Carrots growing in soil.JPG (1)

Soil Wisdom

Satish Kumar's Soil Wisdom

We invited Satish Kumar, former monk, long-term peace and environment activist and friend of the Soil Association, to share his unique perspective on the importance of being connected to the soil that sustains us.

“The soil is the great connector of lives, the source and destination of all.” – Wendell Berry

The soil is the source of life, not a resource for the economy. Everything comes from the soil and returns to the soil. If we take care of it, it will take care of us and all our needs. The soil gives us food, wood and water. The soil holds us and our dwellings on her back yet she is so humble that she always remains under our feet and never on our head! The soil is also called humus, from the same root as the word human – what a wonderful connection. We humans need to be respectful of humus, the soil, and practice humility which is also derived from the same root.

Our industrial civilisation tends to consider the soil to be lifeless and therefore uses chemicals and fertilizers to give it fertility. This shows our ignorance, our lack of wisdom and our failure to appreciate of the living quality of the soil. The time has come to celebrate the magic of mother soil.

The word ‘culture’ is related to soil. According to the Oxford English Dictionary, up to the end of the 18th Century, culture meant “a cultivated field or piece of land”. In other words, the cultivation of the soil. From this, we derive the term agriculture. Thus nature and culture are twins. One could not be cultured without cultivating the soil and nurturing nature. In the 19th and 20th Centuries ‘culture’ became associated with cultivation of the soul through music, poetry, painting and dance. Those who cultivated the soil knew they were also cultivating the soul.

Satish Kumar sitting in a forest in Dartmoor

With the rise of modernity, industrialism and urbanism, the concept of civilisation emerged. Those who lived in cities, called themselves civilised citizens and started to look down upon peasants, rural folks and farm labourers. Dirt became dirty and development meant leaving the land and living in the city or turning the countryside into housing estates. Those who cultivated the soil and derived their livelihood from agriculture were labelled as ‘undeveloped’.

The mission of modernity was and still is to bring people into cities and require them to work in factories, shops and offices rather than on the land. Of course, citizens still need food. So food is produced not by agriculture but by agribusiness and industrial-scale farms. Mass production of monocrops with the aid of heavy machinery and robots has become the normal way of farming. It is no longer necessary for farmers to cultivate or even touch the soil. Their job is to mind the machines, and let robots do the milking of cows, the slaughtering of pigs and even the sowing and the harvesting of crops.

The unintended consequence of this shift from culture to civilisation has been that agriculture has become totally dependent on fossil fuel. We are facing the massive problem of carbon dioxide emissions into the atmosphere. 15% – 20% of CO2 emissions are related to industrial farming methods and a similar amount is related to food transportation, refrigeration and disposal of food waste.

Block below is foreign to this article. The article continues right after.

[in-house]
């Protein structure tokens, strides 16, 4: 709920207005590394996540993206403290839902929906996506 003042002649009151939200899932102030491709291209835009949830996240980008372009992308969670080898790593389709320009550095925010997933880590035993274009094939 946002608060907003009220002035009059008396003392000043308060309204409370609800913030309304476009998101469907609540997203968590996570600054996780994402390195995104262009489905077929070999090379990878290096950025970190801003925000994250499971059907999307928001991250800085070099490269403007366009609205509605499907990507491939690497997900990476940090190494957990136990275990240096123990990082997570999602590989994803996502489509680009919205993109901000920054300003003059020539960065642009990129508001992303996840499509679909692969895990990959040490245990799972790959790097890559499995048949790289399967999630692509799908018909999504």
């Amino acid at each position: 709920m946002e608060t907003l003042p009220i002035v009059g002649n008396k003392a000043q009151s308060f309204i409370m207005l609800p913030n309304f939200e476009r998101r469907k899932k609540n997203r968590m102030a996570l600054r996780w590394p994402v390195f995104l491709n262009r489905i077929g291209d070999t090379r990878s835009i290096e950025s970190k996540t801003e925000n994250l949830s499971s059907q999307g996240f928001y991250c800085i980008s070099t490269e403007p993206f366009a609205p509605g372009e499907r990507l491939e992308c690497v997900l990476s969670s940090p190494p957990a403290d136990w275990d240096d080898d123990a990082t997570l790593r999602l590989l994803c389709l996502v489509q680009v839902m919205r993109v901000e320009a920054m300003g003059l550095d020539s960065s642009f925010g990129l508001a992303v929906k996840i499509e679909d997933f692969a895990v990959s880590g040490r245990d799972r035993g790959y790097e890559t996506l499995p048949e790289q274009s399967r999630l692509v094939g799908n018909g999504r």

Satish's book: Soil - Soul - Society

Who would have thought that our progress, development, modernity and civilisation would be the cause of global warming and climate change?

In addition to this external insecurity caused by climate change, civilised societies are suffering from internal insecurity as well. We are living in an age of anxiety. Lack of life fulfilment is causing disillusionment and depression.

The underlying cause of this external and internal insecurity is our separation from and disconnection with nature in general and the soil in particular. Under the influence of civilisation, modern societies have ceased to believe that humans are related to humus.  Instead they feel that they are a superior species and therefore the rest of nature is for human use and benefit. Because we are a superior species we can do to nature what we like. That we humans have the right to cut down the rain forests, overfish the oceans and poison the soil with chemicals.

The imperative of our time is to cultivate Soil Wisdom. Nature is not just ‘out there’; as mountains, forests, rivers and animals are nature, we humans are nature, too.  Humans are made of humus. We are an integral part of nature. If we poison the soil and water, if we pollute the air and atmosphere we will face the consequences. What we do to the soil and to nature, we do to ourselves.

The term ‘nature’ is derived from the Latin ‘natura’ which literally means ‘birth’.  Words like natal and native come from the same root. Whatever is born is nature. Humans are born too.  How can we separate ourselves from nature? The moment we realise the unity of all life we will be able to embody a new world view of interdependence and reciprocity. We will be able to realise that we are all connected and we are all related.

This change of consciousness will bring about a change of heart, which will, in turn, bring a change in our lifestyle and that will lead to a change in society, in economics and in politics. The celebration of the soil is a celebration of life. Soil is good. Soil is virtuous. Soil is beautiful. Soil is wise. By connecting with the soil we connect with the whole of the cosmos. To connect to soil or not to connect to soil: The choice is ours to make.

Satish Kumar is the author of Soil. Soul. Society published by Leaping Hare Press, which can be bought from all good bookshops and online. He is also the editor emeritus of Resurgence magazine.

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